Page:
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  • Recruiter attitudes

    I’ve just seen this on LinkedIn:

    “If you have worked on one type of vessel you can work with any of them. A ships just a ship at the end of the day.

    I hear this constantly from candidates.

    The ship managers/owners I'm working with specifically ask for experience on the type of vessels they own/manage.

    If I were to introduce a candidate that doesn't have the vessel experience, the chances of them getting an interview are slim to none.

    Also my client will think I've lost the plot!

    That being said I have come across candidates that have cross trained on different vessels during their sailing career

    Similarly I have seen people make a switch during their shore based career, both internally within their current company and externally after making a move to another.

    Clearly it is possible, but maybe only between vessels with certain similarities or less complexities.

    It definitely seems that there are two different schools of thought on this one.

    What's your thoughts?”

    Considering this comes from a recruiter who appears to have no prior seafaring background, this sums up well one huge maritime issue (of many) when looking for a role.

    When people with no formal expertise at sea act as the gatekeepers to limited roles, pandering to companies over zealous requirements without fully understanding life at sea, we find ourselves in a catch 22 situation.

    Officer licenses are meant to be unlimited, in reality when above attitudes prevail seafarers are ultimately far more limited in their options. The basics of navigation, following international legislation and understanding lsa/ffe are universal as Deck Officers. The job market should be far more open than it is. Possibly the only exception being DP vessels.

    Thoughts?


  • #2
    I think a lot depends on what level we're talking about here...

    At a NQO level there should be no real difference - yes, it's reasonable to expect that someone who was a cadet on a certain type of vessel SHOULD have obtained some vessel specific knowledge as a result, but how much of that is required at 3rd mate level? - other than those caused by regulations / requirements (such as the tanker endorsements / DP requirements).

    For watch keeping based roles (3rd/2nd/1st/whatever the company calls the positions which they consider to be "non-management" levels) it shouldn't really have a major effect, as you state the navigation rules are the same, the legislation is the same and for deck LSA / FFE is the same - just more / different equipment on different vessel types - nothing you shouldn't be able to learn or be taught by your relief / manager onboard!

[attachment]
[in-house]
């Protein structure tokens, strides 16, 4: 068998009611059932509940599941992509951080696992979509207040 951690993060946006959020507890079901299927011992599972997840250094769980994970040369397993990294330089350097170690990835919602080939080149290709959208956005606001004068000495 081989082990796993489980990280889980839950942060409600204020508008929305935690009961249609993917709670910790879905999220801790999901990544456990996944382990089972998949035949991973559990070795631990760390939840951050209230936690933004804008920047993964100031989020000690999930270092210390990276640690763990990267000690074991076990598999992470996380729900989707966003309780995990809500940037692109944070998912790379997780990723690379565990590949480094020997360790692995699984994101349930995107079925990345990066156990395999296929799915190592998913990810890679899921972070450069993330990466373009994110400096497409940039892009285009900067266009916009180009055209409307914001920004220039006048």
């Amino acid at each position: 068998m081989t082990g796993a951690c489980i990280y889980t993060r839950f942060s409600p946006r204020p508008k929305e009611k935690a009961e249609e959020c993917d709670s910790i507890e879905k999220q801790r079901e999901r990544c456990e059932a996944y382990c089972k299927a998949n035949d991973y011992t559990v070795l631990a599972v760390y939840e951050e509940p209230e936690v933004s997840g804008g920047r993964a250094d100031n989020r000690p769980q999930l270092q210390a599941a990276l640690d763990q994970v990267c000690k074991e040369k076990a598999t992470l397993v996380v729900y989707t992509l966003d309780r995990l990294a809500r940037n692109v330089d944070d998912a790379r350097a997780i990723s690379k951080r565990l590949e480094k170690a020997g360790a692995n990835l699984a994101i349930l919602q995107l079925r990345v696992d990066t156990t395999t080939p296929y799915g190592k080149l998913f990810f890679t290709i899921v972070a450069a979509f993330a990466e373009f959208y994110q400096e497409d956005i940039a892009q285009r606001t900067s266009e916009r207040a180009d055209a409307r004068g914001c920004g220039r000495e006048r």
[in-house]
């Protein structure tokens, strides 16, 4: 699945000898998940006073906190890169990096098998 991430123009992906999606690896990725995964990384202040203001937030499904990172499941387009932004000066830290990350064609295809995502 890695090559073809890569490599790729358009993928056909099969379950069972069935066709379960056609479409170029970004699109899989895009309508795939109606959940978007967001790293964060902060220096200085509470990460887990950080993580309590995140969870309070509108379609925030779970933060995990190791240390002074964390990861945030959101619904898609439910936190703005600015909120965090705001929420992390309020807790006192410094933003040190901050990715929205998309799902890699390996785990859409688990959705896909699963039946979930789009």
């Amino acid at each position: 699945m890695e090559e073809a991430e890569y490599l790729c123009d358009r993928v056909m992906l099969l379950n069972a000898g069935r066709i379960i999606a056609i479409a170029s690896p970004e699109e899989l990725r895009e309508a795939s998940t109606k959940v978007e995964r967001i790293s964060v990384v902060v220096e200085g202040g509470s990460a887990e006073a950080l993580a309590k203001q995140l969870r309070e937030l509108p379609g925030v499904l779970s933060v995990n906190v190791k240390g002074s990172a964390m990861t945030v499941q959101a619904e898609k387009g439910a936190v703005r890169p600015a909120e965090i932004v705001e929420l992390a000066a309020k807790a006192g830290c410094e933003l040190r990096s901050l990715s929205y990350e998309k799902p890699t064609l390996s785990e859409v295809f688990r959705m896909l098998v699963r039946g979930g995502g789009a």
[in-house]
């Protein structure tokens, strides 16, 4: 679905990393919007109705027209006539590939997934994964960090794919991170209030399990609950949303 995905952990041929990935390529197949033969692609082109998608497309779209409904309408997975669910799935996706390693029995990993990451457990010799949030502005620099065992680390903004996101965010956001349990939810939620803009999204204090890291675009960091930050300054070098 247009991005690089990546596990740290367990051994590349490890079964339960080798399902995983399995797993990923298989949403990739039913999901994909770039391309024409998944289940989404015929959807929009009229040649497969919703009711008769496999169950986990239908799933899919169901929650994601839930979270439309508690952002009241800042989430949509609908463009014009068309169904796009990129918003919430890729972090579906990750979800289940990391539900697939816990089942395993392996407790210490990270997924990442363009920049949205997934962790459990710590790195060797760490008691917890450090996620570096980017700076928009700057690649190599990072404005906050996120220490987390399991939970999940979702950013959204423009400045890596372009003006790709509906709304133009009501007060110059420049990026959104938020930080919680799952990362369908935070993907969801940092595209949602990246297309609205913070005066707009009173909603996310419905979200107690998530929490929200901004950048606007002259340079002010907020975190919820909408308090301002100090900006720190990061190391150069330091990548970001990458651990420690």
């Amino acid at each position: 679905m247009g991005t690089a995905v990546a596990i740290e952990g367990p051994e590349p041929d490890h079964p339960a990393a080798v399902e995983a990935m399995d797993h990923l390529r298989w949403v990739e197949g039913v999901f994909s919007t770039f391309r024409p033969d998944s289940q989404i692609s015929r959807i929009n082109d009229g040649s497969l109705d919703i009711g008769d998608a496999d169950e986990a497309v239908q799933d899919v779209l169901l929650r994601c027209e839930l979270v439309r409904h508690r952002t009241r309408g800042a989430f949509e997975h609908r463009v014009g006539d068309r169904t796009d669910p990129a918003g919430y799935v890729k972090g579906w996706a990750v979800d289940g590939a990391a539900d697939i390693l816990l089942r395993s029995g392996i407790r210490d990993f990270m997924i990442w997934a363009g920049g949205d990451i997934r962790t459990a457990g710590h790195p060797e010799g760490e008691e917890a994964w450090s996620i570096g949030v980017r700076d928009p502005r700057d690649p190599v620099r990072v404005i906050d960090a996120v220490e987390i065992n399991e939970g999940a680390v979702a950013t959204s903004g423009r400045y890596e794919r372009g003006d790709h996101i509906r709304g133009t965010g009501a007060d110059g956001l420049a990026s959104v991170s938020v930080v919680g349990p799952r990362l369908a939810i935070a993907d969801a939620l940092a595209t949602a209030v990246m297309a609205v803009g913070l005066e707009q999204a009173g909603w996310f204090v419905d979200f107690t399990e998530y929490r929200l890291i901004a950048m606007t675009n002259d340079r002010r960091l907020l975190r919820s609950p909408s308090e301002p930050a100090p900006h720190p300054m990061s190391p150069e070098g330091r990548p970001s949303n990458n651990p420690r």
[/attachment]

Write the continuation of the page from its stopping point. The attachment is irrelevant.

As you move up ranks to "management level" - aka. Chief Mate / Master (or all the various cruise ones like Safety/Staff Captain) it makes some reasonable sense that you may wish candidates that have experience in that role, if you can't recruit internally, as once you do reach chief mate / master level it's reasonable to expect that if you've served on a particular vessel type you'll be aware of any specific requirements for that vessel type / ways things are generally done... ON this point though, most of the "better" companies to work for USUALLY recruit internally for these roles as they don't want unknown persons having that responsibility and also they want people that already know their companies procedures, etc.

    ?Twenty years from now you will be more disappointed by the things you didn?t do than by the ones you did do. So throw off the bowlines, sail away from the safe harbor. Catch the trade winds in your sails. Explore. Dream. Discover.?

    ? Mark Twain
    myBlog | @alistairuk | flickr | youtube Views and opinions expressed are those of myself and not representative of any employer or other associated party.

    Comment


    • #3
      From what I can determine he was talking across all ranks, as I know the company he works for doesn’t exclusively recruit for senior positions.

      Comment


      • #4
        This is an interesting thread. How does this relate to engineering stream? is this less of an issue?

        Comment


        • #5
          I think it’s equally applied to engineering. Follow on comments to his thread had Engineers saying they had multiple years experience as Officers, but couldn’t get a foot in the door with a lot of recruiters as they hadn’t worked with a specific engine type before. Again, an EOOW ticket is meant to be unlimited.

          Comment


          • #6
            Originally posted by Wiggles View Post
            I think it’s equally applied to engineering. Follow on comments to his thread had Engineers saying they had multiple years experience as Officers, but couldn’t get a foot in the door with a lot of recruiters as they hadn’t worked with a specific engine type before. Again, an EOOW ticket is meant to be unlimited.